Here's Phillips discussing his new book, "Bad Money."

chicago dyke's picture
Submitted by chicago dyke on

historical overview of WWII.

"states of grace" fiction about the printing press and religious wars and cnx b/w the two in 17th c europe.

"soldier of arete" about an ancient greek soldier who fights with the persians and loses his entire memory every 48 hrs.

"the year's best science fiction, 6th ed" 1989 collection of that year's shorts (collected and edited) by the Master Editor of Our Time, Dozois.

"Unaccompanied Sonata" by orson scott card, short stories of his that are odd. "Kingsmeat" is my favorite one in it. "but he kept them alive..."

a little night musing's picture
Submitted by a little night ... on

Avi Shlaim's biography of King Hussein, Lion of Jordan, which I mentioned last week. (All 623 pages)

It has caused me to think differently, or to wonder, about some of the individuals involved in the agreements between Israel and Jordan, and Israel and the PLO. For example, Shamir and (unsurprisingly, I guess) Rabin come off well, whereas Peres is presented as a kind of a loose cannon, unable to keep his mouth shut at a crucial moment, and somewhat self-promoting. The real loose cannon seems to have been Netanyahu, and apparently during the King's last illness it was joked by his staff and family that he had the "Netanyahu virus". I did not know that Hussein had implicitly endorsed Netanyahu when he defeated Peres for Prime Minister, which possibly contributed to his victory (although Peres did not really run much of a campaign). This was at a time when Hussein was very popular in Israel and his opinion would have carried a great deal of weight. But he must have regretted that almost immediately after the election when it became clear just what sort of a leader Netanyahu would be.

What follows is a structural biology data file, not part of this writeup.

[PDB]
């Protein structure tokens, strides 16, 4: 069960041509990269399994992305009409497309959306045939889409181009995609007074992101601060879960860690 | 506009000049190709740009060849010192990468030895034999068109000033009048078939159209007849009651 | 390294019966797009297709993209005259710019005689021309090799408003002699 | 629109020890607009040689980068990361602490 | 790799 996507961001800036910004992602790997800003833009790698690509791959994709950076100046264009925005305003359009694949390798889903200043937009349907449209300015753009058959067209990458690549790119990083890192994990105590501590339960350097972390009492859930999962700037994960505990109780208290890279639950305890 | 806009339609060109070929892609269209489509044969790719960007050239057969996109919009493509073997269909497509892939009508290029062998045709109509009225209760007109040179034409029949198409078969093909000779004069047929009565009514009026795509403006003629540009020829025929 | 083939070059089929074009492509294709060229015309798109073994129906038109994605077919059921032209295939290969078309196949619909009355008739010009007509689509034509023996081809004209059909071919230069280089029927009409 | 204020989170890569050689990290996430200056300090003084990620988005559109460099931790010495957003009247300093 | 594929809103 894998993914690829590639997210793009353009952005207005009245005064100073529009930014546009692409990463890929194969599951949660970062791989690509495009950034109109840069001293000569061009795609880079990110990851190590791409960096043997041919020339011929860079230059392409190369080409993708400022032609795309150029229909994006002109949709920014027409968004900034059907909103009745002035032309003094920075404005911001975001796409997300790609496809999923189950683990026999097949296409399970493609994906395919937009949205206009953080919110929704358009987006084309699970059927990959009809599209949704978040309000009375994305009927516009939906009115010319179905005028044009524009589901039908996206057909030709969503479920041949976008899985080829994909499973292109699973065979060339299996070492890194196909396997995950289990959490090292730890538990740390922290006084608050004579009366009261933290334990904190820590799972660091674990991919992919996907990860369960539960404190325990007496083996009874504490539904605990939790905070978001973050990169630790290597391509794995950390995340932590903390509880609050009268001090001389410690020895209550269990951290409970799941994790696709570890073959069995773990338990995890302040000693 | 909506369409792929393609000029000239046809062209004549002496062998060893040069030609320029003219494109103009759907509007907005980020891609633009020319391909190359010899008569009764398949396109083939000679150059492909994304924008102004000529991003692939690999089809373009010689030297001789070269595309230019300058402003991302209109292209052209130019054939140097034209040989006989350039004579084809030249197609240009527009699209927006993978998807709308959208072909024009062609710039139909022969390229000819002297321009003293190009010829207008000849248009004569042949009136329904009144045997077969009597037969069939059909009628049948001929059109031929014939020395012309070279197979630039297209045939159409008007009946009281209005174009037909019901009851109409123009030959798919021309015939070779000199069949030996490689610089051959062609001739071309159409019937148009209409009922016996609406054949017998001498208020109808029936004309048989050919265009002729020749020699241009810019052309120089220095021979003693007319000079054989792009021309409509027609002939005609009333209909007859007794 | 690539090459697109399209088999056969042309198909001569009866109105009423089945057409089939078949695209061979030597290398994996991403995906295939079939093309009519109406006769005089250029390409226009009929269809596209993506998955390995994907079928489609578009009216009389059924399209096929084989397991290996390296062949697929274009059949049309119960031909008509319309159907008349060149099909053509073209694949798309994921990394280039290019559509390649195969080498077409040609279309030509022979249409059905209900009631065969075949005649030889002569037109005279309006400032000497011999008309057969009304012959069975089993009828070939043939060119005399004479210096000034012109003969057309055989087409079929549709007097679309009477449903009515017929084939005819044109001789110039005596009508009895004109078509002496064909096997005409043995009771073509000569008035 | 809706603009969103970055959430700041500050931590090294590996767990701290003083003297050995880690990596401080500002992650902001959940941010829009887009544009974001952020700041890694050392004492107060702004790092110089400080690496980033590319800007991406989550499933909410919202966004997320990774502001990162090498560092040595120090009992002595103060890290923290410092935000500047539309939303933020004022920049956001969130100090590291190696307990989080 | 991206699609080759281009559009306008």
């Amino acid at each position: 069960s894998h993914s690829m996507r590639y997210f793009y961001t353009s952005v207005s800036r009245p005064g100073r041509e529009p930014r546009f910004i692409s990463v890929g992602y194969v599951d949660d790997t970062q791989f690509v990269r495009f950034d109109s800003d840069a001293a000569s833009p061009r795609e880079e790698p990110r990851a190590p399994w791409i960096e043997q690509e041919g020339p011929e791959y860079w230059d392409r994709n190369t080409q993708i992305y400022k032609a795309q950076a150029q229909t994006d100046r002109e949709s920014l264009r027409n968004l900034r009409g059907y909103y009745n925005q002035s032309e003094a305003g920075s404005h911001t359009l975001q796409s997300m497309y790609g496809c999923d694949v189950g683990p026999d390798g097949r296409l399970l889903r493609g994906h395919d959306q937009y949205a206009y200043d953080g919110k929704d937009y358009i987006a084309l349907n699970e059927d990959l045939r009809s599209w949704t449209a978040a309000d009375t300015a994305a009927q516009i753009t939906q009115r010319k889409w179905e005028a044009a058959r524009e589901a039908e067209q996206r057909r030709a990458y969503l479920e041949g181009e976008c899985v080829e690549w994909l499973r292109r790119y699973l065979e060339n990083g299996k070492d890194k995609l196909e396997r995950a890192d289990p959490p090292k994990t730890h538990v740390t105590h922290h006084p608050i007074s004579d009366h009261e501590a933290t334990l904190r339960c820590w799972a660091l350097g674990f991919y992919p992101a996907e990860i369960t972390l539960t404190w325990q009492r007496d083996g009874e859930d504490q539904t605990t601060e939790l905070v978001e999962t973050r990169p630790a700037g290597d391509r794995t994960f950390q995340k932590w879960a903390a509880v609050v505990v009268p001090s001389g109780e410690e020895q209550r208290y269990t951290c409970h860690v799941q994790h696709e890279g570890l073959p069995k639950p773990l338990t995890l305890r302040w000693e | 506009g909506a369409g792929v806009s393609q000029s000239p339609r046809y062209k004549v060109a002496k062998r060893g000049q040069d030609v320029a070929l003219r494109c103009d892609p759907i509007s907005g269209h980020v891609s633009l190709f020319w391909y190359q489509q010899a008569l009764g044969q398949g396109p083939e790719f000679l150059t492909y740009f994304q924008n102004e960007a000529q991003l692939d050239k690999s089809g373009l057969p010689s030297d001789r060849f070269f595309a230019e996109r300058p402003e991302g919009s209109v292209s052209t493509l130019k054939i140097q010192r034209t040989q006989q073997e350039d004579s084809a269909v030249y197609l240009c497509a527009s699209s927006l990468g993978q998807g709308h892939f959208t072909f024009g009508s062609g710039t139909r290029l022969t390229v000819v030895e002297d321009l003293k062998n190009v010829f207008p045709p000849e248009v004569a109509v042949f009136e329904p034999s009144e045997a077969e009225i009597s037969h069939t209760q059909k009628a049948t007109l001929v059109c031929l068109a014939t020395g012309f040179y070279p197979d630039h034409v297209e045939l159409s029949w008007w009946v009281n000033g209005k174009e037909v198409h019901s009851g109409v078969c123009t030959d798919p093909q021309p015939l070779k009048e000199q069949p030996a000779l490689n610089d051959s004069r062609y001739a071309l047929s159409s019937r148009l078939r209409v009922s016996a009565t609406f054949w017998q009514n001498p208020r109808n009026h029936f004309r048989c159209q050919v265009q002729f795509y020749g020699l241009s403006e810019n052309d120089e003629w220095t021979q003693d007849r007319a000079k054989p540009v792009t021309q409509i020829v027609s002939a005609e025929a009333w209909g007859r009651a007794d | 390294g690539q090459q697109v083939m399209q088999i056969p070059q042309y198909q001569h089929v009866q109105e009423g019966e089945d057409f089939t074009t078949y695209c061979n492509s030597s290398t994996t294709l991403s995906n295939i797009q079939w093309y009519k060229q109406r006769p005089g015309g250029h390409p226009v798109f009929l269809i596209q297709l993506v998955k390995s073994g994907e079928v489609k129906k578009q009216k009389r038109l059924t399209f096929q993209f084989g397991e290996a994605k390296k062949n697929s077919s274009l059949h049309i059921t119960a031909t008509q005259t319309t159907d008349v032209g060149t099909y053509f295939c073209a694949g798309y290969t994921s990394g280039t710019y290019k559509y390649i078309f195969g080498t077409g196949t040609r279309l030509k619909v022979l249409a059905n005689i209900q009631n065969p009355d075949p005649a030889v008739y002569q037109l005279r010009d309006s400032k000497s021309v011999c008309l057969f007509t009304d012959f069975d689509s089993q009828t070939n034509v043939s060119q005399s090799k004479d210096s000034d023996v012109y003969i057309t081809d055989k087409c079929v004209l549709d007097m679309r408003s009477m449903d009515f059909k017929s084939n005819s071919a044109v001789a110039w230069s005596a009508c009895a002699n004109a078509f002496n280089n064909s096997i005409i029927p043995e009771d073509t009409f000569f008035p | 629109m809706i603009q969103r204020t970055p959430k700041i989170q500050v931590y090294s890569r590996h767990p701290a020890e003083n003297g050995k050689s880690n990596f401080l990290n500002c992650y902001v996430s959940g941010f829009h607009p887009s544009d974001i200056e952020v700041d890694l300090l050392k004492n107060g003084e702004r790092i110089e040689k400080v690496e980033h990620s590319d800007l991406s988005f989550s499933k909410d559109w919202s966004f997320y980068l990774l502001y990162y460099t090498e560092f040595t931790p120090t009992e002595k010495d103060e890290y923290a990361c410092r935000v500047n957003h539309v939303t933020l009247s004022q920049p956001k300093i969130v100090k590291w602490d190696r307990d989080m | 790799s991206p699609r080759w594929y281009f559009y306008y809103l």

Anyway, well worth reading for a new look at some important recent history.

And coincidentally, I've also just seen Queen Noor's approving essay about Hillary Clinton as SoS.

pie's picture
Submitted by pie on

Political, yes.

Not for the faint of heart.

The unqualified need not apply.

Please don't.

flotsam's picture
Submitted by flotsam on

I’m reading Curtis White’s The Spirit of Disobedience: Resisting the Charms of Fake Politics, Mindless Consumption, and the Culture of Total Work. It has its moments of clarity, but parts of it are just so-so (or “meh”, as you young hipster doofus bloggers would say). Probably the best part of the book is White’s interview with James Howard Kunstler.


chicago dyke's picture
Submitted by chicago dyke on

me? someone else? i wanna know.

come on, an' strike direct, n shit. or if not, set phasres 2 ignore. but i hate the cryptic crap. it's so spineless, so petty. got a complaint? make it. in plain language. yo, i can hack it if you mean me, and i'm curious and out of the loop, if you mean someone else. TP has moved on, that's his/her choice. those of us with spine and stomach remain. let's dance. wut you talkin bout, willis?

/sunday snark/